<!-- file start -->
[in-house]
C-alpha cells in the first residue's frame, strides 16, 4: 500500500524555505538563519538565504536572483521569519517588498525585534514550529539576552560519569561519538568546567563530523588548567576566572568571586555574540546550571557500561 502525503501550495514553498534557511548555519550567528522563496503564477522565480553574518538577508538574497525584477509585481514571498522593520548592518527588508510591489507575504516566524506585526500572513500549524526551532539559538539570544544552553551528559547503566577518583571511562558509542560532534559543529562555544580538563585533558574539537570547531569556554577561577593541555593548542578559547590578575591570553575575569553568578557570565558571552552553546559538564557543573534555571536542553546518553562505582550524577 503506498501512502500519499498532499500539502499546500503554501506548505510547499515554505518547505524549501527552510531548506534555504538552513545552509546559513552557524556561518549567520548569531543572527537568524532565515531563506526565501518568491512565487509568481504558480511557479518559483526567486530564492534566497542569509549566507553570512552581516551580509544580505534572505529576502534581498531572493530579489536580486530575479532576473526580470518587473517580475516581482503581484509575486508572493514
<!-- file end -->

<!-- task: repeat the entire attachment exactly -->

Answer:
[in-house]
C-alpha cells in the first residue's frame, strides 16, 4: 500500500524555505538563519538565504536572483521569519517588498525585534514550529539576552560519569561519538568546567563530523588548567576566572568571586555574540546550571557500561 502525503501550495514553498534557511548555519550567528522563496503564477522565480553574518538577508538574497525584477509585481514571498522593520548592518527588508510591489507575504516566524506585526500572513500549524526551532539559538539570544544552553551528559547503566577518583571511562558509542560532534559543529562555544580538563585533558574539537570547531569556554577561577593541555593548542578559547590578575591570553575575569553568578557570565558571552552553546559538564557543573534555571536542553546518553562505582550524577 503506498501512502500519499498532499500539502499546500503554501506548505510547499515554505518547505524549501527552510531548506534555504538552513545552509546559513552557524556561518549567520548569531543572527537568524532565515531563506526565501518568491512565487509568481504558480511557479518559483526567486530564492534566497542569509549566507553570512552581516551580509544580505534572505529576502534581498531572493530579489536580486530575479532576473526580470518587473517580475516581482503581484509575486508572493514